“What would you say right now / If i threw up in your car? / I would not say sorry,” Burnidette guitarist/vocalist Karl Schultz sings on “Weekender,” the second track of the scruffy emo band’s debut EP. All three of these songs are dead-earnest, wild spills of torment, but Schultz gives George Gloomy a tragicomic spin that hopefully points to even more nuanced and charming material ahead. —SG

Combat Naps, These Decibels (self-released)

Curry, Hetzler & Di Sanza, Don’t Look Down (self-released)

Jazz, electronic music, and a bit of sparse spoken-word combine in this meditation on our overloaded attention spans. Tom Curry (tuba, electronics, piano), Mark Hetzler (trombone), and Anthony Di Sanza (percussion) play on that theme by simply giving the listener time to process, by way of melodic themes that unfold in shimmering, spacious arrangements. “It’s not really there / It’s all around.” —SG

Educational Davis, Navigation (self-released)

D’Funk And The Grease Monkeys, Grease And Loathing (self-released)

The live hip-hop/funk/rock band’s debut EP throws a lot of sonic and lyrical ideas into a freewheeling brew. Whether channeling the brashness of West Coast rap (“Purple”) or delving into restless, moody R&B (“Change,” “Wide Awake”), D’Funk And The Grease Monkeys steer deftly through the exuberant chaos. —SG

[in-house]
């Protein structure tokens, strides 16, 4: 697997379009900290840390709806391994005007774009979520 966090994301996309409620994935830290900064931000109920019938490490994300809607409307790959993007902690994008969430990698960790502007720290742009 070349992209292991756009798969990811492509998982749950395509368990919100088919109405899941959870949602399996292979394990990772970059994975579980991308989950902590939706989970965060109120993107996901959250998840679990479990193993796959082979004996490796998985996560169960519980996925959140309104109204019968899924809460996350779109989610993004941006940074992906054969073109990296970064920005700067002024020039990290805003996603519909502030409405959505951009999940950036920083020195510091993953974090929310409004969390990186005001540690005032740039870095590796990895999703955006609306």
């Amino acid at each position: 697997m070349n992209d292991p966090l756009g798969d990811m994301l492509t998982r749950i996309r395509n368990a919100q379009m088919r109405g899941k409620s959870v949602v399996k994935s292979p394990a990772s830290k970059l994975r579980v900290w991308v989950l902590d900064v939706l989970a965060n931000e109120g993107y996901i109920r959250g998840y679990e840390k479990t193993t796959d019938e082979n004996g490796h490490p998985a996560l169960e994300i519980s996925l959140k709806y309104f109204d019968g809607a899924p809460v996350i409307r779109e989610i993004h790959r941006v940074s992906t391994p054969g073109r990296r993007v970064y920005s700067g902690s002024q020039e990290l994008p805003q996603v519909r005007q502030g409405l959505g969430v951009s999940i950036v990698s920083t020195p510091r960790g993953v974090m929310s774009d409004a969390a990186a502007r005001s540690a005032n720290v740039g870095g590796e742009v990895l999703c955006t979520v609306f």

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Tani Diakite, Live At Alchemy Café and Live At Café Coda (self-released)

Tyler Ditter, Instrumentals (self-released)

Over the past decade, Tyler Ditter has been one of Wisconsin’s more active musicians, playing with everyone from Surgeons In Heat to Dusk, while quietly releasing solo material. Ditter’s latest solo offering, Instrumentals, is a strong reminder of the multi-instrumentalist’s knack for arresting melody, consistent atmospherics, and smart structuring. —SS

Rob Dz, The Grown Things EP (self-released)

Longtime Madison MC Rob Dz has kept us waiting for a proper solo record and teasing us with the occasional single and his playful Yacht Hop mixtapes, while preoccupied with all sorts of other things, like mentoring young artists through the Madison Public Library’s Bubbler program, collaborating with jazz pianist Johannes Wallmann, accepting medals from the occasional dignitary, stuff like that. The Grown Things EP is just five tracks of the solo material he’s sitting on, but it brings out his gift for combining empathy and resilience with a bit of flirtatious man-about town energy. The closing track, “More,” pairs Dz’s mature, soft-touch delivery with an aching vocal hook from Madison R&B artist Mr. Jackson to tackle themes that range from mass incarceration to personal growth. —SG

TS Foss, self-titled (self-released)